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The “Solutions to reaching the unbanked” panel discussion at this month’s inaugural Innovate Finance Global Summit had an unenviable mid-afternoon slot – you know the one, just as delegates fall into the post-lunch slump, but before they have re-energised themselves with enough caffeine to kill a horse – yet it touched upon a sector that is currently receiving not only a huge amount of attention but also eye-popping levels of investment to back that up.

Not to mention it has the added kicker of being able to affect real social change and enhance the lives of millions across the globe.

So, what’s the problem?

It’s no secret to anyone who has attempted to send money across borders how frustrating, not to mention expensive, it can be with the more established players charging high transaction fees, taking a long time to process transactions and offering a lack of transparency as to the forex rates they are charging their customers.

In addition to the poor service being provided, there are vast swaths of the world receiving none at all. There are various facts and figures quoted here, but the most popular you hear is that there are currently 2.5 billion “unbanked” people in the world; a staggeringly large number, accounting for a third of the world’s population.

And the problem is not just there for migrant workers, but for small businesses too.

What’s fintech doing?

There is a huge untapped market that, as the more traditional banks retreat to focus on meeting increasingly onerous regulatory demands, is opening up for the more nimble and dynamic fintech start-ups.

Typically we are seeing two types of businesses developing in this space.

The one that I’d say gets the majority of attention focuses on the global remittance market – “banking the un/under-banked” – and for reasons touched on above this is a stale market that is ripe for disruption (and media attention, given its social utility). Smartphone and web-based money transfers are offering a low-cost and quick alternative to heading down to the (often not so) local branch.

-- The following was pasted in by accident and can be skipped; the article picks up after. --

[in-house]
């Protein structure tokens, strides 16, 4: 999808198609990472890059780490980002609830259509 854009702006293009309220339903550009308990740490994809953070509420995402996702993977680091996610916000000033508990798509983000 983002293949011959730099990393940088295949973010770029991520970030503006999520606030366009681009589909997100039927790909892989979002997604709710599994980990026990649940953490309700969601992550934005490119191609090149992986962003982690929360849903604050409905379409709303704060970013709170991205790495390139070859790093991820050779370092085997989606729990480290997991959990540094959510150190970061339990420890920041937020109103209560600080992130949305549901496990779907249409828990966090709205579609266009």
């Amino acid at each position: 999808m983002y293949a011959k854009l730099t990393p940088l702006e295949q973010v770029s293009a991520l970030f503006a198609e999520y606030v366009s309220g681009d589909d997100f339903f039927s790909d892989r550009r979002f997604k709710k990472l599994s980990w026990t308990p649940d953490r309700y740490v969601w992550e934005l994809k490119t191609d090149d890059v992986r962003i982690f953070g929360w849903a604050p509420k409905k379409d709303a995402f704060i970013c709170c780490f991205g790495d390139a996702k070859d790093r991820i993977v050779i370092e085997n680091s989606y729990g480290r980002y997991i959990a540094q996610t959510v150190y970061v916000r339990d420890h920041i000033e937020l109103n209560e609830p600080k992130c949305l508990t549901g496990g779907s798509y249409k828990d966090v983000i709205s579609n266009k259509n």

Even a small slice of this US$550bn remittance market has the potential to make would-be investors happy.

The second business-type focuses on account-to-account transfers between currencies of more developed countries; rather than looking to the ‘remittance corridors’, they cater for flows going in both directions – the problem ‘solved’ is that of the big margins banks traditionally charge rather than the payment method itself.

Small businesses and entrepreneurs operating across borders stand to see significant savings through greater transparency, leading to smaller transaction fees and better exchange rates.

As investment and buzz (in their ever symbiotic way) grow, fintech businesses are rapidly improving upon the financial systems and networks in place, decreasing consumers’ costs, and reaching (huge!) untapped markets.

Venture capital continues to flow

  • WorldRemit: the London-based global leader in the smartphone and web-based money transfers market, secured a Series B round of US$100m last month with TCV joining Accel’s party (the round coming less than 12 months after they themselves invested US$40m, which itself was one of the largest European Series A rounds ever). WorldRemit is now valued at US$500m.
  • TransferWise: the London-based P2P foreign exchange service recently attracted a US$58m Series C funding round led by Andreesen Horowitz, having previously attracted funding from Richard Branson and Index Ventures, leading to a reputed US$1bn valuation.
  • Azimo: not so recently, the UK-based start-up raised US$10m in a Seires A round led by Greycroft Partner, but their footprint continues to grow as they now serve 192 countries worldwide including, most recently, China (the second largest market behind India).

What next?

As money transfer demand continues to grow and fintech start-ups push into new territories – Azimo seemingly announcing a new jurisdiction into which it has pushed on a weekly basis – a picture of these demographics will begin to develop and vast amounts of data generated (e.g. WorldRemit were surprised to see that their first remittance from Iceland was to the Philippines). I’m sure that data will be valuable to someone…

 

Sam Brown, corporate specialist and principal associate in Wragge Lawrence Graham & Co’s Tech sector team

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